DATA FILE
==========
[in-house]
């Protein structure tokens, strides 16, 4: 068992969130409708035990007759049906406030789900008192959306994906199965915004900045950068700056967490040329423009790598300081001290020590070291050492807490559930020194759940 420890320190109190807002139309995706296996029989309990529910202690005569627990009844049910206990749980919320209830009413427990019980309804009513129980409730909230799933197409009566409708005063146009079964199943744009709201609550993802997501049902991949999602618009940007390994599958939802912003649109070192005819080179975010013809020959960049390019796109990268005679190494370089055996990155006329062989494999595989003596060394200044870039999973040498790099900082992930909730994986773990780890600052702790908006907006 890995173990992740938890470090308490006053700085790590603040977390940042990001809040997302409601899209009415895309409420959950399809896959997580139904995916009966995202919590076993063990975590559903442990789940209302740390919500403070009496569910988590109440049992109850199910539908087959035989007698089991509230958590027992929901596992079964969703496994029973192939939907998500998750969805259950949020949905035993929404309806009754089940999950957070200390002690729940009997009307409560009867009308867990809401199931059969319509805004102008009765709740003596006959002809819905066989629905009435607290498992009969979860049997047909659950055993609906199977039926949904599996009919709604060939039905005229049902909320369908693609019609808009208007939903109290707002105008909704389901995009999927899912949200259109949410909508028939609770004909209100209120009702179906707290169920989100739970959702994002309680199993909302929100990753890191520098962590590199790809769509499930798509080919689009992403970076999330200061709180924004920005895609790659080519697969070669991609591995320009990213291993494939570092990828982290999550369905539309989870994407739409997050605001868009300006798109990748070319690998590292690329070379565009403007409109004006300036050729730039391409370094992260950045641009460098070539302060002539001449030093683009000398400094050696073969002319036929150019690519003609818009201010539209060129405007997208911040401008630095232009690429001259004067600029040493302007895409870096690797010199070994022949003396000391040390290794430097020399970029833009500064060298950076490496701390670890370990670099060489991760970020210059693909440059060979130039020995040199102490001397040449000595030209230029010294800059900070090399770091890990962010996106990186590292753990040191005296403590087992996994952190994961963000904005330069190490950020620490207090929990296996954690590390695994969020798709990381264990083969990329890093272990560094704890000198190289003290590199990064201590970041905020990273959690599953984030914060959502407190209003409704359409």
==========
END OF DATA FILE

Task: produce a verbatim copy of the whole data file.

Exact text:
[in-house]
């Protein structure tokens, strides 16, 4: 068992969130409708035990007759049906406030789900008192959306994906199965915004900045950068700056967490040329423009790598300081001290020590070291050492807490559930020194759940 420890320190109190807002139309995706296996029989309990529910202690005569627990009844049910206990749980919320209830009413427990019980309804009513129980409730909230799933197409009566409708005063146009079964199943744009709201609550993802997501049902991949999602618009940007390994599958939802912003649109070192005819080179975010013809020959960049390019796109990268005679190494370089055996990155006329062989494999595989003596060394200044870039999973040498790099900082992930909730994986773990780890600052702790908006907006 890995173990992740938890470090308490006053700085790590603040977390940042990001809040997302409601899209009415895309409420959950399809896959997580139904995916009966995202919590076993063990975590559903442990789940209302740390919500403070009496569910988590109440049992109850199910539908087959035989007698089991509230958590027992929901596992079964969703496994029973192939939907998500998750969805259950949020949905035993929404309806009754089940999950957070200390002690729940009997009307409560009867009308867990809401199931059969319509805004102008009765709740003596006959002809819905066989629905009435607290498992009969979860049997047909659950055993609906199977039926949904599996009919709604060939039905005229049902909320369908693609019609808009208007939903109290707002105008909704389901995009999927899912949200259109949410909508028939609770004909209100209120009702179906707290169920989100739970959702994002309680199993909302929100990753890191520098962590590199790809769509499930798509080919689009992403970076999330200061709180924004920005895609790659080519697969070669991609591995320009990213291993494939570092990828982290999550369905539309989870994407739409997050605001868009300006798109990748070319690998590292690329070379565009403007409109004006300036050729730039391409370094992260950045641009460098070539302060002539001449030093683009000398400094050696073969002319036929150019690519003609818009201010539209060129405007997208911040401008630095232009690429001259004067600029040493302007895409870096690797010199070994022949003396000391040390290794430097020399970029833009500064060298950076490496701390670890370990670099060489991760970020210059693909440059060979130039020995040199102490001397040449000595030209230029010294800059900070090399770091890990962010996106990186590292753990040191005296403590087992996994952190994961963000904005330069190490950020620490207090929990296996954690590390695994969020798709990381264990083969990329890093272990560094704890000198190289003290590199990064201590970041905020990273959690599953984030914060959502407190209003409704359409």